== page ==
Concelebration in Multiple Languages?

What happens when a bunch of priests from different places are together, and there is a concelebrated Mass? Can they all just say the various parts of the Eucharistic Prayer in their own individual languages?

A mega concelebration in St. Peter’s Square.

The answer is:
NO, there is to be a common language, at least for the Eucharistic Prayer.

Here is what the Church’s liturgical law, as expressed in the Instruction Redemptionis Sacramentum, published under Blessed Pope John Paul II, has to say:

When Mass is concelebrated by several Priests, a language known both to all the concelebrating Priests and to the gathered people should be used in the recitation of the Eucharistic Prayer. Where it happens that some of the Priests who are present do not know the language of the celebration and therefore are not capable of pronouncing the parts of the Eucharistic Prayer proper to them, they should not concelebrate, but instead should attend the celebration in choral dress in accordance with the norms.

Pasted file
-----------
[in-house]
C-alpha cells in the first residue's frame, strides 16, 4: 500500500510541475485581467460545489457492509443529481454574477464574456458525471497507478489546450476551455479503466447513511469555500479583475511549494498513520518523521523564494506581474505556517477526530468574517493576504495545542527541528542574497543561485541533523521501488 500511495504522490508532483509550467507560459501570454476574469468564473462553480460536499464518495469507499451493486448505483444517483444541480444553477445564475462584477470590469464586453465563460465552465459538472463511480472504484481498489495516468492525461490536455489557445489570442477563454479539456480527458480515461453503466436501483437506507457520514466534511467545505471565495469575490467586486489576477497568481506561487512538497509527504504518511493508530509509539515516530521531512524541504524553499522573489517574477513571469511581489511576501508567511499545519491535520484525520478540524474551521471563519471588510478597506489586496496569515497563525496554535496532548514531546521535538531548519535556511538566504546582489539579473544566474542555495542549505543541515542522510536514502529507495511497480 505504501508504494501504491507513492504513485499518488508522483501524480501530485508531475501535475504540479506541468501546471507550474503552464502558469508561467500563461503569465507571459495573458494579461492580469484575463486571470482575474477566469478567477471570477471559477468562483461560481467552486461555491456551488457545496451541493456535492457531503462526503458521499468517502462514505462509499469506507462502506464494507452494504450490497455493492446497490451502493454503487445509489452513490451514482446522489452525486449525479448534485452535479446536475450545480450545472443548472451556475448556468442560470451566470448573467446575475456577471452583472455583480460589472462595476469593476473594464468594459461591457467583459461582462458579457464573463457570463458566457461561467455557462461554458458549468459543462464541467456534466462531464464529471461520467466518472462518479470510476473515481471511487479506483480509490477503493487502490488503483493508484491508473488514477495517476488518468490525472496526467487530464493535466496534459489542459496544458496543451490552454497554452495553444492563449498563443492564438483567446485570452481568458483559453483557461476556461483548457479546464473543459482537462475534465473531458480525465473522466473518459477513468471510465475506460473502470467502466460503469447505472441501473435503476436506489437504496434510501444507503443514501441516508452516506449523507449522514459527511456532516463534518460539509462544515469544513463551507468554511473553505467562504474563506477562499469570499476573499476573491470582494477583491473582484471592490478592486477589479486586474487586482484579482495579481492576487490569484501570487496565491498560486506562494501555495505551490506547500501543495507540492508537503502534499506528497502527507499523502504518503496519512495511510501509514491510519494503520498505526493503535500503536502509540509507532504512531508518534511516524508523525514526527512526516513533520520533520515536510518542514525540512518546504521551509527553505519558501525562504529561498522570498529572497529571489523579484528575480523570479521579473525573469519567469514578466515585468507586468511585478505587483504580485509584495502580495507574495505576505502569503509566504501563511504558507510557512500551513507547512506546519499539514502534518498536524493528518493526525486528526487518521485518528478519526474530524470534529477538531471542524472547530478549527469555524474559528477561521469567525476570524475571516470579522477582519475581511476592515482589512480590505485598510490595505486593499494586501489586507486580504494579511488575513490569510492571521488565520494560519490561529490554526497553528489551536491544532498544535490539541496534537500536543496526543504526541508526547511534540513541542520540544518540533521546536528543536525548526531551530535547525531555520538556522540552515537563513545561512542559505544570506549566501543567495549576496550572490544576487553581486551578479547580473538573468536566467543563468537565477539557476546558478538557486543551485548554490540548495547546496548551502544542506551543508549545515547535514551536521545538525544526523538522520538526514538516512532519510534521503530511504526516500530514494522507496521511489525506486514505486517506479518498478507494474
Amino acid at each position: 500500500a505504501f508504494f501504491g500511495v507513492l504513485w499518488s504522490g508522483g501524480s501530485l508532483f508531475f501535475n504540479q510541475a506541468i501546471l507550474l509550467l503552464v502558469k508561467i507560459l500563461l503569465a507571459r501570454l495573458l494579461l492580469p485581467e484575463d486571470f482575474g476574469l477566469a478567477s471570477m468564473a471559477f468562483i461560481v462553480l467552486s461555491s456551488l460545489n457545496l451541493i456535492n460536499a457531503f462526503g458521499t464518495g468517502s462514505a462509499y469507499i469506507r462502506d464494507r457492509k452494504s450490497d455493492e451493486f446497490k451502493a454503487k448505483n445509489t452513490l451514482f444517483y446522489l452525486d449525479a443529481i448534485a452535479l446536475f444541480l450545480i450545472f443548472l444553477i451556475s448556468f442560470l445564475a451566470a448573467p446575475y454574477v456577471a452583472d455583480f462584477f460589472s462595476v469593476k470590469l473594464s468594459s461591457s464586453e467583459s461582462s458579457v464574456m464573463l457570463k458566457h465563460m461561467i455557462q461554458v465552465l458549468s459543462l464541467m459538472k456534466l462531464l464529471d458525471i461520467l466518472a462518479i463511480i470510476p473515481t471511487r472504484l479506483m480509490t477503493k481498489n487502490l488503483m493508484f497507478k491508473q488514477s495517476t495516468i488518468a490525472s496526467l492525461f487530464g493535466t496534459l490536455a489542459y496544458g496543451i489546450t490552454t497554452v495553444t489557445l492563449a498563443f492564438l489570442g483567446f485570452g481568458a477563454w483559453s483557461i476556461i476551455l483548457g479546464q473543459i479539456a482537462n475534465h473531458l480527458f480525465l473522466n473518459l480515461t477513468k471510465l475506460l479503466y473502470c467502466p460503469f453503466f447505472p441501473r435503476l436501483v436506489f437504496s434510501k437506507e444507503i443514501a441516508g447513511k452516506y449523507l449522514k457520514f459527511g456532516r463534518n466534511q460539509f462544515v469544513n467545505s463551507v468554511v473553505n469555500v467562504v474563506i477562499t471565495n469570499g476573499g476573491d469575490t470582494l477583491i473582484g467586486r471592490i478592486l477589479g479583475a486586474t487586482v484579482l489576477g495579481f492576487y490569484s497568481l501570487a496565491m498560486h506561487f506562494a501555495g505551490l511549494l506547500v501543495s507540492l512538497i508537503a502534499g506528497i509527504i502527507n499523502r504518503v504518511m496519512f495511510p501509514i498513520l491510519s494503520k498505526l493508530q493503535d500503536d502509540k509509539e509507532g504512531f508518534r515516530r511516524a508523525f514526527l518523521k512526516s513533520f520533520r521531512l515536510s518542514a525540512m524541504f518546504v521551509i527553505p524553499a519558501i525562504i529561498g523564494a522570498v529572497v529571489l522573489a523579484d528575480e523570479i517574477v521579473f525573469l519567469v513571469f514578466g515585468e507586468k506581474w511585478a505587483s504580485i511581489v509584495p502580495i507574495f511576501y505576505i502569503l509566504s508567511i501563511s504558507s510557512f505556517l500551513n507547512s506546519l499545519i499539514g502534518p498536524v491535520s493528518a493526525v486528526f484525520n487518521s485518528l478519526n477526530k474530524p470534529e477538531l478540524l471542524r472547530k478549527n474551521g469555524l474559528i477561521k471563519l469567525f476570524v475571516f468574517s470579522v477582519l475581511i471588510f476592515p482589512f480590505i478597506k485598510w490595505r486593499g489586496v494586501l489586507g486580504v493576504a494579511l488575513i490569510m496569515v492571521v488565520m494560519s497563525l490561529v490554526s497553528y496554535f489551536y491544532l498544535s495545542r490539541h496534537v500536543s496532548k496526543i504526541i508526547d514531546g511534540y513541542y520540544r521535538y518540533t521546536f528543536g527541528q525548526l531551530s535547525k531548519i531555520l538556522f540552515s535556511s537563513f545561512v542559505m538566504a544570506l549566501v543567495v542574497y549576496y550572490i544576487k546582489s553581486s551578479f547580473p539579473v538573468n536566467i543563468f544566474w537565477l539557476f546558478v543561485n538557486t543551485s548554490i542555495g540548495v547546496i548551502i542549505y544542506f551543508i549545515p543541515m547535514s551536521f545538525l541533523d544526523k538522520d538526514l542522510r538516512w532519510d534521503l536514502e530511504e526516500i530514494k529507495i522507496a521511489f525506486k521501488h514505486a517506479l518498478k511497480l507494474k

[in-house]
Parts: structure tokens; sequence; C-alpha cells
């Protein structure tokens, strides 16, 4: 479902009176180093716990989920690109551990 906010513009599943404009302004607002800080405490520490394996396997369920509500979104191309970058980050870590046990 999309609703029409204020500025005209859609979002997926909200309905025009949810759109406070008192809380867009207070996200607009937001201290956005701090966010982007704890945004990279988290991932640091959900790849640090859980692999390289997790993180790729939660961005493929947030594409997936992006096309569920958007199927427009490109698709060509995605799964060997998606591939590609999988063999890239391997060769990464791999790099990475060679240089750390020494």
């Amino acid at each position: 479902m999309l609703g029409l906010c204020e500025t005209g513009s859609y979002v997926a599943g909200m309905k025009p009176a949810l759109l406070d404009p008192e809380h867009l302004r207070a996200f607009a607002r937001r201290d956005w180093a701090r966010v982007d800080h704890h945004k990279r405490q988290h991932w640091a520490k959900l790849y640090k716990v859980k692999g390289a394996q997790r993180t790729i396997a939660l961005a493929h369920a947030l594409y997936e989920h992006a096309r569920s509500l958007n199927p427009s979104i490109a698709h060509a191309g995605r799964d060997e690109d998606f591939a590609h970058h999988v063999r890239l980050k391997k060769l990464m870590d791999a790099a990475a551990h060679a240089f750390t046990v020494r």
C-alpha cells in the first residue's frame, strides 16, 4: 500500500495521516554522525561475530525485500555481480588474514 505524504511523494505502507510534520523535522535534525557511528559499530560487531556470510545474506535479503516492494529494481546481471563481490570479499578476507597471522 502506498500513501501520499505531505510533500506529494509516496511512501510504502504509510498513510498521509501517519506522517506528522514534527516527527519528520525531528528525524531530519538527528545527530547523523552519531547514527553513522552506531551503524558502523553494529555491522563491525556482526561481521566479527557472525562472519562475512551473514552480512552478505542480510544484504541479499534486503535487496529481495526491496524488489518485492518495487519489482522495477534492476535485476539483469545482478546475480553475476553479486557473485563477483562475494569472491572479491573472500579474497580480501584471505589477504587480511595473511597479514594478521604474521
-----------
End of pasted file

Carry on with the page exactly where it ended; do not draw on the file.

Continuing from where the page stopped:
Following liturgical law faithfully guarantees that our worship be truly Catholic – which is to say, “universal”, the meaning of the word “Catholic”. When we go from parish to parish, no matter where we are in the world, we should see a certain continuity, because all are doing things the way they should be done. Unfortunately, in this regard we still have a long way to go.

There is a lot more I could say about things like Latin, concelebration, individual celebration, etc., but we’ll leave it there for now and save some things for future posts.

Why am I posting this? Well, besides the fact that I came across it while studying for an exam, it is also an “issue” that I regularly have to face. These things need to be more widely known!

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